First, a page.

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Rubber Soul (2009)


The Beatles
Rubber Soul

EMI Records
0946 3 82418 2 9


1. Drive My Car
Paul and John (with George) - Paul on piano

2. Norwegian Wood (This Bird Has Flown)
John (with Paul) - George on Sitar

3. You Won’t See Me
Paul (with John and George) - Paul on piano; Mal ‘organ’ Evans on Hammond

4. Nowhere Man
John and Paul and George

5. Think For Yourself
George (with John and Paul) - Paul on fuzz Bass

6. The Word
John and Paul and George - Paul on piano; George Martin on harmonium

7. Michelle
Paul (with John and George)

8. What Goes On
Ringo (with Paul and John)

9. Girl
John (with Paul and George)

10. I’m Looking Through You
Paul (with John) - Ringo on Hammond Organ

11. In My Life
John and Paul - George Martin on piano

12. Wait
John and Paul

13. If I Needed Someone
George (with John and Paul)

14. Run For Your Life
John (with Paul and George)

All titles composed Lennon-McCartney (except where noted otherwise).


The Beatles’ six album was released in the UK on 3rd December, 1965. Only four months had elapsed since their previous album Help! and during that time they had a momentous tour of the US and Canada, including a record breaking concert for 55, 600 fans in Shea Stadium, New York. After resting for six weeks, The Beatles began sessions for an album planned to contain only self-composed material.

There were eleven songs from John and Paul, two from George and a song with the unique writing credit of Lennon-McCartney-Starkey for Ringo’s vocal spotlight ‘What Goes On’. They also recorded ‘Day Tripper’ and ‘We Can Work It Out’ at this time, which were issued on their eleventh Parlophone single on the same day that Rubber Soul was released. Their first double A-sided single and new album gave The Beatles the British number one single and album for the third consecutive Christmas. Rubber Soul stayed at the top for nine weeks of its 42 week stay in the album chart.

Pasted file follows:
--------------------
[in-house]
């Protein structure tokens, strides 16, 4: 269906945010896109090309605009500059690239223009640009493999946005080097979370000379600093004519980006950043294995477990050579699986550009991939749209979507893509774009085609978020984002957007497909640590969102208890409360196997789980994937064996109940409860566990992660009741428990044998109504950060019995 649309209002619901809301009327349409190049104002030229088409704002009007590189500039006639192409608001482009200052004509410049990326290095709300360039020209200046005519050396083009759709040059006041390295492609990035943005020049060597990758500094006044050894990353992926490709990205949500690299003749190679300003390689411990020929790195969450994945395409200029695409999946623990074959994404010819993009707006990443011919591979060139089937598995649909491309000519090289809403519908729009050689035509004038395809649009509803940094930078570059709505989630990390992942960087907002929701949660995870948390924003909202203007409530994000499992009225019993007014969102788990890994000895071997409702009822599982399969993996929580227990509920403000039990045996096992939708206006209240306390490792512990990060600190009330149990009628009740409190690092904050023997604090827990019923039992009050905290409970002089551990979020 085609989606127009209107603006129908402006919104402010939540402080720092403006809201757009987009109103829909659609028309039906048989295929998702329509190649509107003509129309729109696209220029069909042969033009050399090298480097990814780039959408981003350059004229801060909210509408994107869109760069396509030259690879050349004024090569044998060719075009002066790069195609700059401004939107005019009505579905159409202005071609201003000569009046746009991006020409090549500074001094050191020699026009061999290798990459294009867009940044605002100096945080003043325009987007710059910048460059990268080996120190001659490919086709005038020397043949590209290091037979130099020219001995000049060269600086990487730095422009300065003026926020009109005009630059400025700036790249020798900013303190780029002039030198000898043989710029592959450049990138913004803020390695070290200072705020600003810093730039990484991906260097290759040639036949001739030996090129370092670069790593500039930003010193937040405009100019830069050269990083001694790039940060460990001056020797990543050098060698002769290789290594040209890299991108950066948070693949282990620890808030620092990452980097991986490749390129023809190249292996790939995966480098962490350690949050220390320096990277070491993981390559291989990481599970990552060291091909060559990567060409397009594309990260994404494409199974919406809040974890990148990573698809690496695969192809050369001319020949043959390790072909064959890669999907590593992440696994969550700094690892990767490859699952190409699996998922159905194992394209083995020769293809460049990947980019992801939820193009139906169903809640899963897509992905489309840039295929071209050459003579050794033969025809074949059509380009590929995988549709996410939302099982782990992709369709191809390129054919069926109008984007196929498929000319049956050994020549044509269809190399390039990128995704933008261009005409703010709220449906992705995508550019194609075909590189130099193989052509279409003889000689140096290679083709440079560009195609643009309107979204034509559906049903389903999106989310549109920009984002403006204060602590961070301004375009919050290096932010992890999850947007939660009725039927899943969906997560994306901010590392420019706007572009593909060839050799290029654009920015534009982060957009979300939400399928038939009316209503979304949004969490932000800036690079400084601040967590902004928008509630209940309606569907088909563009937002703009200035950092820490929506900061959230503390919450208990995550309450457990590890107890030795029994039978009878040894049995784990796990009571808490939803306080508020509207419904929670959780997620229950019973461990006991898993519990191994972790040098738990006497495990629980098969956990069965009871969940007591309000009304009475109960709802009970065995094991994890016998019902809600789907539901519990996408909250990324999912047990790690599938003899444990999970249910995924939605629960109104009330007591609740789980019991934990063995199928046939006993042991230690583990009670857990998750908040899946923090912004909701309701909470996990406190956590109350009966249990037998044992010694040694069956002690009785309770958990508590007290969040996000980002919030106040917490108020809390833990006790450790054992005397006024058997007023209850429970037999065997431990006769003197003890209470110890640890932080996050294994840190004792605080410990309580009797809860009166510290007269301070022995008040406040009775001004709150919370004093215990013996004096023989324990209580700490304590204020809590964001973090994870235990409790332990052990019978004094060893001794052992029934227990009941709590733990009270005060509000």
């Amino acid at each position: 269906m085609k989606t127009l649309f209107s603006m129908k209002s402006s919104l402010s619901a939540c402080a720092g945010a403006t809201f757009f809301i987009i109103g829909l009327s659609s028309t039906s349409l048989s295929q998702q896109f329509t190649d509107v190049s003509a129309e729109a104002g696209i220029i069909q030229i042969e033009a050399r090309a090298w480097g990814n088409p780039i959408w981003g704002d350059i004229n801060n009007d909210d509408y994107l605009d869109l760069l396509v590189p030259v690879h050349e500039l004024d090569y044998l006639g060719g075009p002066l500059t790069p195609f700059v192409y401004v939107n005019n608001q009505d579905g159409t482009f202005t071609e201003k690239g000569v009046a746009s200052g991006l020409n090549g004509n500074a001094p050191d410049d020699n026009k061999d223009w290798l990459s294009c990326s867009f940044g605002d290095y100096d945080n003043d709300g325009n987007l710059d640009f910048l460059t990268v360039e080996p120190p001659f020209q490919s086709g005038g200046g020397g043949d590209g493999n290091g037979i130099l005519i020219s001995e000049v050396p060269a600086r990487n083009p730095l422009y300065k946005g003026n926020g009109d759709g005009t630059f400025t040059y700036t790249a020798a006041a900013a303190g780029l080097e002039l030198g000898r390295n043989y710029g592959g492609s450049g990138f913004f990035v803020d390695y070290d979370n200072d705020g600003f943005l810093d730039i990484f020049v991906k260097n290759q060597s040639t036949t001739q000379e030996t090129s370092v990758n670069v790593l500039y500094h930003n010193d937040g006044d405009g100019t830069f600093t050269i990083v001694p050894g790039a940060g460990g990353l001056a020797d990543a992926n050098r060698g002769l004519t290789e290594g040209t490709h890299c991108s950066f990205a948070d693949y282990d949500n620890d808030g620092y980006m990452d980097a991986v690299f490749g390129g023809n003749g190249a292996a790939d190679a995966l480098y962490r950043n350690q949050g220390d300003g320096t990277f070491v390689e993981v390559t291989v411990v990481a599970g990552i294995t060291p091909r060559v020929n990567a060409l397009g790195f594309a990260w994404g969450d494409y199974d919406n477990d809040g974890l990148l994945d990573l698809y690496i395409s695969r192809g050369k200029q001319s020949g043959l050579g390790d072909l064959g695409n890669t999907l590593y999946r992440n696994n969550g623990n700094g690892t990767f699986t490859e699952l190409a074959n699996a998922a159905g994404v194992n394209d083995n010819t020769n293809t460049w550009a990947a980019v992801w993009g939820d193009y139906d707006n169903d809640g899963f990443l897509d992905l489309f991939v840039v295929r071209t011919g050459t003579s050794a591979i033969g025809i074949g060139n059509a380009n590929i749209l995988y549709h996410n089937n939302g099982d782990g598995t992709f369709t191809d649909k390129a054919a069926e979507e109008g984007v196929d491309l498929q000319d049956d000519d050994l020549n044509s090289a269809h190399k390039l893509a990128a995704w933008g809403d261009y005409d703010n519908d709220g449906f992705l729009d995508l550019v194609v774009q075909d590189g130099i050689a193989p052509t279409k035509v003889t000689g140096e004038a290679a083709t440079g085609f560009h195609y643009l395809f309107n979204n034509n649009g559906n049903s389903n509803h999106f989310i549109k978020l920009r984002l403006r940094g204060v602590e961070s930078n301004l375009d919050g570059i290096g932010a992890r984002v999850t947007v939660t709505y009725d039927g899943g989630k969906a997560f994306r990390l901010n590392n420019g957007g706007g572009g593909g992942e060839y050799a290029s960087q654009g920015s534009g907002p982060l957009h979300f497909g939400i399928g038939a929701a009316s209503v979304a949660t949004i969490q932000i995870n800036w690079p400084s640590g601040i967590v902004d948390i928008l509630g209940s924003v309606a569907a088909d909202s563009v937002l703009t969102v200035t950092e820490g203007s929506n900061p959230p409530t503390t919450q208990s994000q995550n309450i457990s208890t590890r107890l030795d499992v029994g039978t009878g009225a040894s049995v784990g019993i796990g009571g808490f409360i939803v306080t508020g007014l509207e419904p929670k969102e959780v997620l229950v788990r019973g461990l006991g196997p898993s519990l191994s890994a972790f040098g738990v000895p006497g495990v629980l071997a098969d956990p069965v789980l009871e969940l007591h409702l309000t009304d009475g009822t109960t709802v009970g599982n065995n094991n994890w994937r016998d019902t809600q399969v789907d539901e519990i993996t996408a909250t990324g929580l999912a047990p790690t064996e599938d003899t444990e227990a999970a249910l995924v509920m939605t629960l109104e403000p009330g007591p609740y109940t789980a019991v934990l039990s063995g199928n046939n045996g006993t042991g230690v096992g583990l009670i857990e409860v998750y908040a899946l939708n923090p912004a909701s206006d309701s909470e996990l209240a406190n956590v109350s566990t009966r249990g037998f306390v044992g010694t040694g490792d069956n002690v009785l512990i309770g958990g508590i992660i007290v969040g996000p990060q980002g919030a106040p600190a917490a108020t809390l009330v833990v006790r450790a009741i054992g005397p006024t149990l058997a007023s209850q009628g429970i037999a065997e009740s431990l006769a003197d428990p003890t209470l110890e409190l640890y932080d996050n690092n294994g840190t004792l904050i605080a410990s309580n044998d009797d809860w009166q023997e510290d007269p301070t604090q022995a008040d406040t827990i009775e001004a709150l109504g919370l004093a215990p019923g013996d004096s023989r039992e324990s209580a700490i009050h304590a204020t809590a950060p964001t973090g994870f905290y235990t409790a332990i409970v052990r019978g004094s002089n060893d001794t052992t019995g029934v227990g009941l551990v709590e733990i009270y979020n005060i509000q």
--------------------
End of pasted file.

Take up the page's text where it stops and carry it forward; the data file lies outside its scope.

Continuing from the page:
Robert Freeman’s stylish photographs had been featured on their album sleeves since the second LP With The Beatles. His distinctive cover shot for Rubber Soul came through a happy accident when he was projecting slides of his photos onto an LP-sized card. When the card fell back a little, The Beatles’ faces seemed slightly stretched and that was the image selected by the group. It is their first album not to feature the word Beatles on the front cover.

For t first time the USA release exactly duplicated the cover of a British Beatles LP but, as usual, Capitol Records altered the track listing. Two songs from the British version of Help! were added to ten of the tracks. The omitted four were eventually included on the album “Yesterday” ...And Today released six months later. The American version of Rubber Soul reached number one in the first week of January, 1966 and stayed at the top for six weeks. It had an impressive initial chart run of 51 weeks.

This remastered album has been created from the original stereo digital master tapes from George Martin’s CD mixes made in 1986.

Remastered by Guy Massey and Steve Rooke
Project Co-ordinator: Allen Rouse
Thanks to Simon Gibson
Historical Notes: Kevin Howlett and Mike Heatley
Recording Notes: Allan Rouse and Kevin Howlett